The opinion of the court was delivered by: SPORKIN
STANLEY SPORKIN, UNITED STATES DISTRICT JUDGE
This case is before the Court on defendant, Avaughn Bernard Green's ("Green") motion to suppress physical evidence and statements obtained on July 16, 1991 by officers of the Metropolitan Police Department. Because I find that the officers acted legally in seizing the physical evidence, the defendant's motion to suppress that evidence is denied. However, because the police did not properly inform the defendant of his Miranda rights, the defendant's motion to suppress statements is granted with respect to those statements made before he was read his rights.
On October 15, 1991 this Court held a hearing on defendant Green's motion to suppress tangible evidence and statements made by him in connection with his arrest on July 16, 1991. In connection with that arrest Green was subsequently charged with possession with intent to distribute crack cocaine. At the hearing, testimony was taken from the defendant and two of the arresting officers, Officer Joe Crespo and Officer Gilbert Burgess. The following facts emerge.
At approximately 6:20 p.m. on July 16, 1991, Officer Joe Crespo was on foot patrol near the intersection of Wisconsin Avenue and M. Street in the Georgetown area. Although Officer Crespo was patrolling alone, there were several other officers on foot patrol in the same area. Officer Crespo observed a grey Samurai car make an illegal left turn from Prospect Street onto Wisconsin Avenue and proceeded to motion the car over to the curb.
The driver of the car was Nathaniel Wilson, and Green was riding in the passenger seat. The car was owned by Green's mother, who had given him permission to use it. Officer Crespo asked the driver for his license and the car's registration. The driver could not produce a license but handed the officer an identification card. Green then reached into the glove compartment, using his shoulder to shield the officer's view, and got the vehicle's registration. Green handed the registration to Wilson who gave it in turn to Officer Crespo. At that point Officer Todd Avis arrived on the scene and stood behind the car, preventing it from leaving.
After a radio call, it was determined that the driver, Wilson, did not have a valid driver's license. It had been suspended. Operating pursuant to MPD General Order §§ 303-1(I)(B)(1)(d), the officers decided to make a summary arrest. Officer Burgess, the transport driver, who had been called to the area on another matter, arrived on the scene. Wilson was arrested at that point. The officers also decided to search the car incident to Wilson's arrest and asked defendant Green to get out of the car. Green exited the car and stood on the curb, next to the car. One officer searched the car and another stood next to Green. In the glove compartment, the officer found a clear medicine bottle which contained a white rock-like substance which later proved to be crack cocaine.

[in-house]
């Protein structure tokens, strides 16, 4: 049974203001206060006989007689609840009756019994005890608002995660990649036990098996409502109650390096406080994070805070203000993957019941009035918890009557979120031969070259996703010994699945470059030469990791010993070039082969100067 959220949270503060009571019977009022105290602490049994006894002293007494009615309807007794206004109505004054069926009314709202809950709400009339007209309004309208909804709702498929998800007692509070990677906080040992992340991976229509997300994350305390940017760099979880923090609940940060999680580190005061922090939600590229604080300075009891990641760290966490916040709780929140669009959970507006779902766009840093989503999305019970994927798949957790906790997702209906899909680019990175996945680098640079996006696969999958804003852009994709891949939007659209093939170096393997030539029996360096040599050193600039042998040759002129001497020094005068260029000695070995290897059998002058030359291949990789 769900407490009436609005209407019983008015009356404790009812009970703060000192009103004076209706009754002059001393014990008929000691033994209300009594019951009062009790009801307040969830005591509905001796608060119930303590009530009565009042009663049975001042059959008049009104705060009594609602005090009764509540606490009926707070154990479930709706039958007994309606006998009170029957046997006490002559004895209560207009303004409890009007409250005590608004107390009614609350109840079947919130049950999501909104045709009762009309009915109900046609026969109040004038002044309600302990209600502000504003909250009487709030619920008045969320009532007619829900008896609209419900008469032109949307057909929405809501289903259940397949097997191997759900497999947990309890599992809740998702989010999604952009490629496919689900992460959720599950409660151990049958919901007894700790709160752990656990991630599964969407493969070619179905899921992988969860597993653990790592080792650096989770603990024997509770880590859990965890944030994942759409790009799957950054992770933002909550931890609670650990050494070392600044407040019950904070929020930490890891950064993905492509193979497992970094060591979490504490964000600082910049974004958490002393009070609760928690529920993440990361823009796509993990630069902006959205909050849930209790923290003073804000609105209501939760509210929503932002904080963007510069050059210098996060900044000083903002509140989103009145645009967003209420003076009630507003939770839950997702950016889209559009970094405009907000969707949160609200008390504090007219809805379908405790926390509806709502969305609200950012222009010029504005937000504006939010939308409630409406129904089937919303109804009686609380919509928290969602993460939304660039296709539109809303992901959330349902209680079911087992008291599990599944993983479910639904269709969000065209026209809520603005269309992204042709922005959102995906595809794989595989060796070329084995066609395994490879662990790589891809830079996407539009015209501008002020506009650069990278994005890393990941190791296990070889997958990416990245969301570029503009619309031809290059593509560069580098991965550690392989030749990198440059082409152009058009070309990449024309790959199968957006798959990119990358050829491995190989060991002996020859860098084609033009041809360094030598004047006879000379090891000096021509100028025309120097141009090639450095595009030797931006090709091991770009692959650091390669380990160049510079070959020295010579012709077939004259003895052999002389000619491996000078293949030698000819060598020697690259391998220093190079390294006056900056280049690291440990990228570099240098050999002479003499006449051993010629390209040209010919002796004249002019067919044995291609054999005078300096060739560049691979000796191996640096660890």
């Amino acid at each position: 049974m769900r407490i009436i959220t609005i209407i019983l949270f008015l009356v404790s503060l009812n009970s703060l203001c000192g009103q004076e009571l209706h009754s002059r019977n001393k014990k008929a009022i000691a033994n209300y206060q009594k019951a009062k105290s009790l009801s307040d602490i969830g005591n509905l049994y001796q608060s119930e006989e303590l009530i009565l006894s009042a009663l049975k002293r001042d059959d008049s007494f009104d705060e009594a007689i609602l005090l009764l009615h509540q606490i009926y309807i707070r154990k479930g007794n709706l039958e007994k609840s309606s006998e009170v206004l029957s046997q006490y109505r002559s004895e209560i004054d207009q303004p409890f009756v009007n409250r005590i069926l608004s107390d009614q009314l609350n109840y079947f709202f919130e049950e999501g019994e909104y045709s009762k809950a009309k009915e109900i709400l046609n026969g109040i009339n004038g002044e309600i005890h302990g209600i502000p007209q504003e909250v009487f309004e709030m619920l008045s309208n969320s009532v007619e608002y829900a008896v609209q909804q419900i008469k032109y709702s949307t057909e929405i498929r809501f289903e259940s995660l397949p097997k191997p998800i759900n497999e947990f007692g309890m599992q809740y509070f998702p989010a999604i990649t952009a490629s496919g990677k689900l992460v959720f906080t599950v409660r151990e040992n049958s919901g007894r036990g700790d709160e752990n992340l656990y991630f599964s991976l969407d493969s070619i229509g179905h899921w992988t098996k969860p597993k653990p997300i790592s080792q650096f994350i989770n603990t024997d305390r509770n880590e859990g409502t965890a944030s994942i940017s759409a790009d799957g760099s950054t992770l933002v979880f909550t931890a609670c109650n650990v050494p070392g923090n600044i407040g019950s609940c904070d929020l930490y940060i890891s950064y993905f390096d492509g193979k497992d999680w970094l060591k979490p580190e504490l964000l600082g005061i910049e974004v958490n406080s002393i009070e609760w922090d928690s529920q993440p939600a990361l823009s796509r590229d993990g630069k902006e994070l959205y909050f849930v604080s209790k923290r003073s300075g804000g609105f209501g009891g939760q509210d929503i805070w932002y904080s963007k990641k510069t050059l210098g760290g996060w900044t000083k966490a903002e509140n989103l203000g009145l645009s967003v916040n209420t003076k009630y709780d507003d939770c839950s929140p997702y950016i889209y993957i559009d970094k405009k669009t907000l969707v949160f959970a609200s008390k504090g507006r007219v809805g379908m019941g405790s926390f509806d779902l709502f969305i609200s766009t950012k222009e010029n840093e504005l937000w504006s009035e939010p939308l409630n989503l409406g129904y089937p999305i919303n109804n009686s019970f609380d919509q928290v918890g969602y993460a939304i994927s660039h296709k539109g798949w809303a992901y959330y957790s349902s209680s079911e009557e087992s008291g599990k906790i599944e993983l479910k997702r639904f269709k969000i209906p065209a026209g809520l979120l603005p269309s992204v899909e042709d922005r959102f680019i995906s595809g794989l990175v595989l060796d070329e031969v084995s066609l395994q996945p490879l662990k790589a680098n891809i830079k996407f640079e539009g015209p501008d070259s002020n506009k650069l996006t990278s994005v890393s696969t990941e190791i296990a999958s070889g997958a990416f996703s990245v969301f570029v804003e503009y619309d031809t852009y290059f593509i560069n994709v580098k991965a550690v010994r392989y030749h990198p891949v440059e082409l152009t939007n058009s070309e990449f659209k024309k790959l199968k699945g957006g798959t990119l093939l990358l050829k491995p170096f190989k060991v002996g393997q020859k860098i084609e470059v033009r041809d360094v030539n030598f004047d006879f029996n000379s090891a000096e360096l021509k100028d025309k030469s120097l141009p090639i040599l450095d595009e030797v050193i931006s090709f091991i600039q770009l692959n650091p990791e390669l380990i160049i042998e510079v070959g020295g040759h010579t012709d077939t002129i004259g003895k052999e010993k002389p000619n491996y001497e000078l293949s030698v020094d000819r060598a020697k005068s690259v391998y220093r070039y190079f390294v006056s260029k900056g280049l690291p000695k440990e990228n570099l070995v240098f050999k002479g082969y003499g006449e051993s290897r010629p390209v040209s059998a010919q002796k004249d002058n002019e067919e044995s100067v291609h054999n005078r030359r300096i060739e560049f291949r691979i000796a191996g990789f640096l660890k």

At that point the officers placed Green on the sidewalk and asked him who owned the suspected drugs. Green did not respond. The police again asked who owned the drugs, and stated that if they were not his then they would presume the drugs belonged to his mother, the owner of the automobile. Green responded that the drugs belonged to him. He was handcuffed and placed in the transport vehicle. While being transported to the station Green reiterated that the drugs belonged to him, not Wilson or his mother.
During that entire time, no one gave Green a Miranda warning. He was only advised of his rights at the station. At that point he consented to waive his rights. Green then reiterated that the drugs were his, not Wilson's, and stated that he had gotten them on Rhode Island Avenue. He also said that he planned to sell them to make money. When asked to make a written statement, Green declined to do so until he had retained a lawyer. The questioning ceased at that point.
Defendant Green first moves to suppress the narcotics seized from his mother's car. In support of his motion, Green argues that the car was not actually, nor under police regulations should it have been, impounded. That argument, however, fails to address the justification for the search.